Time passes, you get angrier at all the time wasted, you become more motivated to fight but then find it is harder to fight than the first day you tried to challenge yourself because the illness has used the time wasted to dig its claws into you even further. Odd things that started out as little quirks to keep yourself safe become engrained habits and habits are a lot harder to break than things you only did a few times. I have smoked only one cigarette in my life and I will be honest, I hated it. It was like swallowing a smelly smokey fire. Therefore deciding to “give up” on the idea of smoking after that cigarette was not a challenge at all. I had spent longer as someone who didn’t smoke than I had spent as someone who did, it wasn’t a habit and I was not addicted or used to the comfort or feeling of a cigarette in my hand. Now however, I have officially been mentally ill for longer than I have ever been not mentally ill and I have dug myself into a hole so deep that it is far harder to get out of. Years ago I didn’t go to a meal out with friends because it made me uncomfortable, but that uncomfortable feeling has built over the years, and now I don’t go because I am terrified. Eating out doesn’t make me anxious, it makes me feel like I am dying on the inside. The longer you are ill, the more set in your ways you are and the harder it is to get better.

This year then, as always, though I dreaded my birthday as it scares me to think how long I have been trapped in my own mind, I am trying to see it as a positive motivation for change, an opportunity to say “this past 14 years has been hell and I am determined to fight as hard as I can to make sure that number doesn’t go up by one every time my age does”. I am fed up, truly angry every year as I see the growing list of all the opportunities I have missed out on and I really do want things to be different. It is just difficult, ageing with mental illness. As the years pass you may feel more motivated, but at the same time, you just feel more trapped.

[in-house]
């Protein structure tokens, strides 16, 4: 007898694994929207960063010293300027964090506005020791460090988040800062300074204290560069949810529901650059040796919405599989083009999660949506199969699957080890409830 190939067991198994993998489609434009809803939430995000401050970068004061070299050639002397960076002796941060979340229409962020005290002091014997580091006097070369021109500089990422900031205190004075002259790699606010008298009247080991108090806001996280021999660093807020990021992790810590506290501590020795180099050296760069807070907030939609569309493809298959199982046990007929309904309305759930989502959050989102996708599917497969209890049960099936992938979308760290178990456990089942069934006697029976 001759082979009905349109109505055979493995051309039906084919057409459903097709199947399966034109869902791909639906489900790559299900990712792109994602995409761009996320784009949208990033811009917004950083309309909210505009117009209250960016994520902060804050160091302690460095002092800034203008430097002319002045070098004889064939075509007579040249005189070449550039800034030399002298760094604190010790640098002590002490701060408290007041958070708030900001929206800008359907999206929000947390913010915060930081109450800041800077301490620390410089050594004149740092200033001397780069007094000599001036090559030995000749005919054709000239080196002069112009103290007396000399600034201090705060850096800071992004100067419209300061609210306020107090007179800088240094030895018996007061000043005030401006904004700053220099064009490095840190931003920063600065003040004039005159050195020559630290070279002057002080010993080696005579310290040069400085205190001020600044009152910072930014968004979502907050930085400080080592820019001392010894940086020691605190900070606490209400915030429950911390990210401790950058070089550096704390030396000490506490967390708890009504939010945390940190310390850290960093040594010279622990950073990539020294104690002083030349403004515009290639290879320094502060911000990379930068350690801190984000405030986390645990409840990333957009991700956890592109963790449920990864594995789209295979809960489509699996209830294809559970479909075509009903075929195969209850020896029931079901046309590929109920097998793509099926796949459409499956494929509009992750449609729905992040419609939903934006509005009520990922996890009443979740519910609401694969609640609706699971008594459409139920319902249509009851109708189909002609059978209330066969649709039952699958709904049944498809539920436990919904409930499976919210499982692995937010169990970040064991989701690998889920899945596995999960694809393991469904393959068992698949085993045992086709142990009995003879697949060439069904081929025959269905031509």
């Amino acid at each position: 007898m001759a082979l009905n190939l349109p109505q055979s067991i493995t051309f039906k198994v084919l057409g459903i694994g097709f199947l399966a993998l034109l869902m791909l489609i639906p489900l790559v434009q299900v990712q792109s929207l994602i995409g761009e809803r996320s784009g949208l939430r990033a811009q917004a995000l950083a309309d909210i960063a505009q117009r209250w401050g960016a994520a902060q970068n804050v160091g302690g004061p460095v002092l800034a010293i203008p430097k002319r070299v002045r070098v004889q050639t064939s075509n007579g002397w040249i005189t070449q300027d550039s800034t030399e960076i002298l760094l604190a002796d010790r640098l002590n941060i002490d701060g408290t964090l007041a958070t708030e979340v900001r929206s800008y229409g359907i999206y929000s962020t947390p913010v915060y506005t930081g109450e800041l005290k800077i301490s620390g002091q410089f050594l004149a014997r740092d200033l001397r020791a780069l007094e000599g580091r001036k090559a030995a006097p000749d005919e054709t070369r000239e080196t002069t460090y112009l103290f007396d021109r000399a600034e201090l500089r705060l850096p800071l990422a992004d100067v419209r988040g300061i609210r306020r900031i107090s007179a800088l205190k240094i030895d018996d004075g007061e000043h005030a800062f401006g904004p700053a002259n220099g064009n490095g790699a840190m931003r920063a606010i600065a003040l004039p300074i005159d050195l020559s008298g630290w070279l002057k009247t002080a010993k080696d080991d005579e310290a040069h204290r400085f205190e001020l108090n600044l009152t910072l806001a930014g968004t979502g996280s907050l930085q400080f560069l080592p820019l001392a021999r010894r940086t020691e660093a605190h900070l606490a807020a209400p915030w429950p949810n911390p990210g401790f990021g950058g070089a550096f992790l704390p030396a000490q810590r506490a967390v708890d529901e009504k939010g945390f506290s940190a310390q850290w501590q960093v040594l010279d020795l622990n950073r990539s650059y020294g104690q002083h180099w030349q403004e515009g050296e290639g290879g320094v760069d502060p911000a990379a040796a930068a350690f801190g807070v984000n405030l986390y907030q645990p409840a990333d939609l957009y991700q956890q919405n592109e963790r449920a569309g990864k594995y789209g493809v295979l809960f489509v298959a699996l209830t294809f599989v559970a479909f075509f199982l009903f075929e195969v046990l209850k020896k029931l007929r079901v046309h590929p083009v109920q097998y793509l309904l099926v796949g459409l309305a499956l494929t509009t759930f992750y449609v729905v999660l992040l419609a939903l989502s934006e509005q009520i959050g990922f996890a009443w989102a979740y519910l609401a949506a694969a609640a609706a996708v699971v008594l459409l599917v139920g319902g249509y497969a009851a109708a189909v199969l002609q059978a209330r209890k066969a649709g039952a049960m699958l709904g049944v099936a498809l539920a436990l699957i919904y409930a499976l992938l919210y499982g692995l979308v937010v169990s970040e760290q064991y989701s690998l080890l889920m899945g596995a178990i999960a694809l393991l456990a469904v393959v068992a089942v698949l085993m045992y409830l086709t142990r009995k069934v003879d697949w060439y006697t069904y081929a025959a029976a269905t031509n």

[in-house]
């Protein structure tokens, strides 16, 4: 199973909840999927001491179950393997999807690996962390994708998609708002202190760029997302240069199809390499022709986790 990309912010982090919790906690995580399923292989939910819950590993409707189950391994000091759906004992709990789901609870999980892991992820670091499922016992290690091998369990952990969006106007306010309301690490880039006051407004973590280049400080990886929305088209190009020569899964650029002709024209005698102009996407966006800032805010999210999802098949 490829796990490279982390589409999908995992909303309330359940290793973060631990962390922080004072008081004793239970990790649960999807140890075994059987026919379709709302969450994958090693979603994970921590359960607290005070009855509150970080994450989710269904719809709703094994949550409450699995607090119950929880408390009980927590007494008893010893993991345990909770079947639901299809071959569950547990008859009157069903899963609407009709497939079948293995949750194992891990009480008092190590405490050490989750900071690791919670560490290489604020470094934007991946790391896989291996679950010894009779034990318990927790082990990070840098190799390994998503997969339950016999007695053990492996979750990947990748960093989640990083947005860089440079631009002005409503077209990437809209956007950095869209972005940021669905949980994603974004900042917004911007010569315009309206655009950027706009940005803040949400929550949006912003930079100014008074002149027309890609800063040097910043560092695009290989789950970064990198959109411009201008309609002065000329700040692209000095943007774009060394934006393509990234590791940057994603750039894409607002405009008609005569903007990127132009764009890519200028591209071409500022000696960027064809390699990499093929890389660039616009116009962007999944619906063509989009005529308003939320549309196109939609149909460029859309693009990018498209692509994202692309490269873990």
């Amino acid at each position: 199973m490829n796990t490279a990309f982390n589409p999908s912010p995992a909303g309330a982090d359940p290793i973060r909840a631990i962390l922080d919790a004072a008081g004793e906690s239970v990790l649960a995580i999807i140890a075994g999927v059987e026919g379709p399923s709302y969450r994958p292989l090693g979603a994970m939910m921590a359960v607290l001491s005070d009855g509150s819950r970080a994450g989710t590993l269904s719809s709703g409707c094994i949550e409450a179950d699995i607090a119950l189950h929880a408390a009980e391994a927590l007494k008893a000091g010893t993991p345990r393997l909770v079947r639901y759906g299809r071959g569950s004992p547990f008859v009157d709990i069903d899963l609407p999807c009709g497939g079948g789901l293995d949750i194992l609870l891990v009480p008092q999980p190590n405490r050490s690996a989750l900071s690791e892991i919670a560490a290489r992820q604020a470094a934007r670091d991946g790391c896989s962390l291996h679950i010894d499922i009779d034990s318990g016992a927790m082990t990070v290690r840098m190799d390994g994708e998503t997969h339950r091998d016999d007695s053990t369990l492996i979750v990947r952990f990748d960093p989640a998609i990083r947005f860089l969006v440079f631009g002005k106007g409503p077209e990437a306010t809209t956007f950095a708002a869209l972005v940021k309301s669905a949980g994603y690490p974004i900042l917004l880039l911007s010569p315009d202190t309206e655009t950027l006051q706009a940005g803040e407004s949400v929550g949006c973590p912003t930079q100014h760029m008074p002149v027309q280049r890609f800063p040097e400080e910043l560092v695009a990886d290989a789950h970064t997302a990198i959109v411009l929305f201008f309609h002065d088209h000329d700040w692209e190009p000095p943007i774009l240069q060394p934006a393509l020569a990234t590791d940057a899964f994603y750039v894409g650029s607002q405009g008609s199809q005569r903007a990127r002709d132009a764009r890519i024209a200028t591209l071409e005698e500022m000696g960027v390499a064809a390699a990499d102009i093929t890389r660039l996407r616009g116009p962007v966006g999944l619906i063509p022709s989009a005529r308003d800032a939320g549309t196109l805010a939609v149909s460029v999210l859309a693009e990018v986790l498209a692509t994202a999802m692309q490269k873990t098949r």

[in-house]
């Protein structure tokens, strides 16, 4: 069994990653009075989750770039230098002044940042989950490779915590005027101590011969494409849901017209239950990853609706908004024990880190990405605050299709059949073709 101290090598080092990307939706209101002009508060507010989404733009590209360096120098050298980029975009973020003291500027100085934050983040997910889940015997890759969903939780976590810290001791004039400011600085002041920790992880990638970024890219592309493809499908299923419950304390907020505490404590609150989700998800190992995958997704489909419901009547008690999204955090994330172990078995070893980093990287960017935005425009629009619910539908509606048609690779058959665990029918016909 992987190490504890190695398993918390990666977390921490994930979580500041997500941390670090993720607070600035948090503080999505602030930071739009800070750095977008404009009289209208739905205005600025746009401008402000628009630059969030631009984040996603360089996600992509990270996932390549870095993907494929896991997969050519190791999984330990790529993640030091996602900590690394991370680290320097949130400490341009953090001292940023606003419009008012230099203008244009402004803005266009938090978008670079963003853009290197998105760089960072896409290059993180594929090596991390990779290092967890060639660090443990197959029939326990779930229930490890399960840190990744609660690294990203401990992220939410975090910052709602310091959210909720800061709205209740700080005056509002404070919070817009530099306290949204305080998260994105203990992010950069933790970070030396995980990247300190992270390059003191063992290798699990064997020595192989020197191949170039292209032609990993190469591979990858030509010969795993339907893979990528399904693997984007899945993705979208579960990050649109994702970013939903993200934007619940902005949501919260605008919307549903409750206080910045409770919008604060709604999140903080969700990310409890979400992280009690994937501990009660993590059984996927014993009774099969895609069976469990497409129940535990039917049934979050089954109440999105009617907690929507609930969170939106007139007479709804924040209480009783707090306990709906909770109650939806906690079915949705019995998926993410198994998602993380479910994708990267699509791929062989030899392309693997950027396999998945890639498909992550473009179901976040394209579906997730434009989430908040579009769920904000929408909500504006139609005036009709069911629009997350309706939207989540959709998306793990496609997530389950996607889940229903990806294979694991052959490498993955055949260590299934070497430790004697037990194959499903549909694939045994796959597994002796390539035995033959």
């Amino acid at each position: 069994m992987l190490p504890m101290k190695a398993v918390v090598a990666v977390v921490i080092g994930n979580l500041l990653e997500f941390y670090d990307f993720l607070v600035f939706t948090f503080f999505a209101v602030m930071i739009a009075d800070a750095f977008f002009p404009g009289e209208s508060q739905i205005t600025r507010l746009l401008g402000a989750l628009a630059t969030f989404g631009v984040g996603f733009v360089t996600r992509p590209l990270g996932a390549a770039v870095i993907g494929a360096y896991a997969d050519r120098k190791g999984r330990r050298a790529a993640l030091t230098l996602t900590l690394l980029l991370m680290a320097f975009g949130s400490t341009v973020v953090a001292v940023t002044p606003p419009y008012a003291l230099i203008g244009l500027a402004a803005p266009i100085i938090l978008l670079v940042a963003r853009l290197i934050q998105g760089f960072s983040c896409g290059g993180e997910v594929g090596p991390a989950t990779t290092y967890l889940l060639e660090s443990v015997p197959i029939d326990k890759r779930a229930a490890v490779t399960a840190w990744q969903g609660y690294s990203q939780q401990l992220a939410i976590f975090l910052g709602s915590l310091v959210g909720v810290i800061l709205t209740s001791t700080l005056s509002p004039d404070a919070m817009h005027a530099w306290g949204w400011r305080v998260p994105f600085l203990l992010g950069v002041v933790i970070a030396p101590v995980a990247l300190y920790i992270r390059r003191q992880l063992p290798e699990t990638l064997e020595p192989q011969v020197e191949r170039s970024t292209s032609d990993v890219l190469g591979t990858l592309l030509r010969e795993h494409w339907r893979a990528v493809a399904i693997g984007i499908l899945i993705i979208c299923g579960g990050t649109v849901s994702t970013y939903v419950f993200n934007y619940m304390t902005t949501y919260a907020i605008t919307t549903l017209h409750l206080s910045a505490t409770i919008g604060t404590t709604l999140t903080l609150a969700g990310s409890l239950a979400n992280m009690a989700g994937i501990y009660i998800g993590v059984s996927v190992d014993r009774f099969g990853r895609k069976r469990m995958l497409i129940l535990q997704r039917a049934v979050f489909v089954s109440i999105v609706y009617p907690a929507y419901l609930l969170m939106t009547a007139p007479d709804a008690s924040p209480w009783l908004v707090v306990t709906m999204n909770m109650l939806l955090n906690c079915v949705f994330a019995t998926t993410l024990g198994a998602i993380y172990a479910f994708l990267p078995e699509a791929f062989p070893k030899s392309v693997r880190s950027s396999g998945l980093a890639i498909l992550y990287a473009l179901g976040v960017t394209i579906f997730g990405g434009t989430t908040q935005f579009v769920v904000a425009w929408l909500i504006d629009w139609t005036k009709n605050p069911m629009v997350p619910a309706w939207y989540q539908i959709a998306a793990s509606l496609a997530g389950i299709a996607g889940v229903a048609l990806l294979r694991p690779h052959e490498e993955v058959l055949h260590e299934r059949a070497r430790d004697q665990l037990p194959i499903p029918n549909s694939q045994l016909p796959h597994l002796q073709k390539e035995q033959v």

Take care everyone x

BirthdayBlog

Why Are Eating Disorders Competitive?

Many people are aware by now of the dangers of eating disorders, the emotional inner turmoil, the isolation, and the potentially fatal consequences. However, one of the biggest dangers that isn’t quite as discussed is the fact that eating disorders can be incredibly competitive. It sounds odd and it is quite hard to explain how an illness can be competitive, but basically if anorexia was ever personified, it would be the person who becomes dangerous when playing board games and is prone to breaking valuable ornaments in the home over an unlucky roll of the dice in a game of Monopoly.

I think most people, often and unknowingly, see other homo sapiens as threats for many different reasons in every day life. At work you may feel in competition with someone to get a promotion, in a supermarket you might choose the best looking bunch of bananas so that yours will be better than those of whatever potassium craving customer comes after you, or in a car park you might discreetly race another vehicle to get the last available space. Maybe your competitive streak involves competing with your gaming arch-nemesis to be captain of the tiddlywinks championship team, whatever it is, at some point in every day, whether we realise it or not, most of us enter into little competitions with our fellow humans and in turn those people become threats.